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I LIVE. SEND HELP., THE BLACK FIVES and More Highlight New-York Historical Society's June 2014 Exhibitions

Related: New-York Historical Society
I LIVE. SEND HELP., THE BLACK FIVES and More Highlight New-York Historical Society's June 2014 Exhibitions

The New-York Historical Society (170 Central Park West, New York, NY) has announced its June 2014 exhibitions. Details below! All exhibitions are presented at the New-York Historical Society unless otherwise noted. Call (212) 873-3400 or visit www.nyhistory.org for more information.

TEMPORARY EXHIBITIONS:

"I Live. Send Help." 100 Years of the American Jewish Joint Distribution Committee

June 13, 2014 - September 21, 2014

The American Jewish Joint Distribution Committee (JDC) was founded in New York City in 1914 as a response to the plight of Jews in Europe and Palestine at the outset of World War I. Since then, JDC has become a premiere humanitarian organization helping Jews and non-Jews the world over in times of need. On the occasion of its 100 year anniversary, this exhibition will recount the history of the JDC from its creation to its most recent relief activities rebuilding Jewish communities of the former Soviet Union, and in aiding Filipinos in the wake of the devastation of Typhoon Haiyan. Included in this celebratory exhibition will be photographs, objects, and films that bring the JDC's poignant stories to life.

Making American Taste: Narrative Art for a New Democracy

June 20, 2014 - February 08, 2015

Making American Taste provides a new perspective on American art by approaching narrative subject matter through the lens of taste as it was defined roughly from 1825 to 1870, when the place of the arts in a democracy was hotly debated in the United States. By integrating history, literary, and religious subjects with now better-known examples of rural and domestic genre, this ground-breaking exhibition introduces to modern audiences the broad range of styles and narrative themes through which nineteenth-century American viewers were expected to attain cultural refinement.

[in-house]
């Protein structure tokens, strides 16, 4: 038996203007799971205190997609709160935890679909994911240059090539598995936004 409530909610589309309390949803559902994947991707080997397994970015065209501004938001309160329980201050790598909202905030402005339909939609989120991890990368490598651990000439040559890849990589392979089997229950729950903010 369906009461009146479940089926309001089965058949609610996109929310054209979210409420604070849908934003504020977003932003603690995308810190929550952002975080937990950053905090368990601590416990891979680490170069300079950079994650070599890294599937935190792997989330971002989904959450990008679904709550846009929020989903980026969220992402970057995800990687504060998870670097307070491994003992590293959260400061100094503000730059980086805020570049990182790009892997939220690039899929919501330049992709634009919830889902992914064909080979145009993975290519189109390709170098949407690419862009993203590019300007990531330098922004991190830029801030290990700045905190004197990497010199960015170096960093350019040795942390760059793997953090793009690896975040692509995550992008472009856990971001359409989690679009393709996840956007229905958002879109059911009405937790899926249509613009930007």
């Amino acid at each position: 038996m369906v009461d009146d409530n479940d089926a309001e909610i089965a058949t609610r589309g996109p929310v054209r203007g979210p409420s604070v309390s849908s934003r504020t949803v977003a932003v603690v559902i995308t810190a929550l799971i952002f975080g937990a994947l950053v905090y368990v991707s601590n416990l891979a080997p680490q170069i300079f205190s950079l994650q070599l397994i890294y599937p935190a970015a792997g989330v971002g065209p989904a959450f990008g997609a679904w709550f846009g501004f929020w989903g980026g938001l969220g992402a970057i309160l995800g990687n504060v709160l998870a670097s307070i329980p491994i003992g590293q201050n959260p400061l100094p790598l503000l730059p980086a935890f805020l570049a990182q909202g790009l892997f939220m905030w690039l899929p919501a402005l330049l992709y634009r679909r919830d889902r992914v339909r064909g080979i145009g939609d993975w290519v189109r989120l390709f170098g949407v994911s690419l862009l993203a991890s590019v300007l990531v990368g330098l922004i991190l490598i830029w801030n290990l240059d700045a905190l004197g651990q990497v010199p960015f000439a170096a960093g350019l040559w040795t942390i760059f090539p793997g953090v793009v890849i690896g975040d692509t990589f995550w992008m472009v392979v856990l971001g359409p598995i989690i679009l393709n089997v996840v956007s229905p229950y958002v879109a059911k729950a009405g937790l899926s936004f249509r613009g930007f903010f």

Bill Cunningham: Facades

March 14, 2014 - June 15, 2014

In 1968, photographer Bill Cunningham embarked on an eight-year project to document the architectural riches and fashion history of New York City. Scouring the city's thrift stores, auction houses, and street fairs for vintage clothing, and scouting sites on his bicycle, Cunningham generated a photographic essay entitled Facades, which paired models-in particular his muse, fellow photographer Editta Sherman-in period costumes with historic settings. Although by turns whimsical and bold, Cunningham's project also was part of the larger cultural zeitgeist in New York City, during an era in which issues surrounding both the preservation and the problems of the urban landscape loomed large. The photographer donated 88 silver gelatin prints from the series to the New-York Historical Society in 1976, and now, almost four decades later, Cunningham's work will be reconsidered in a show that will highlight the historical perspective the photographs suggest-not just of the distant past, but of the particular time in which they were created.

The Black Fives

March 14, 2014 - July 20, 2014

This exhibition covers the pioneering history of the African-American basketball teams that existed in New York City and elsewhere from the early 1900s through 1950, the year the National Basketball Association became racially integrated. Just after the game of basketball was invented in 1891, teams were often called "fives" in reference to their five starting players. Dozens of all-black teams emerged during the Black Fives Era, in New York City, Washington, Pittsburgh, Philadelphia, Chicago, Atlantic City, Cleveland, and other cities where a substantial African-American population lived. The Black Fives Era came to an end in the late 1940s with the growth in stature of black college basketball programs combined with the gradual racial integration of previously whites-only collegiate basketball conferences and professional basketball leagues. The overarching significance of the Black Fives Era is that it is as much about the forward progress of black culture as a whole as it is about the history of basketball. This history is relevant today not only as a realization of our collective basketball roots but also as a search for identity.

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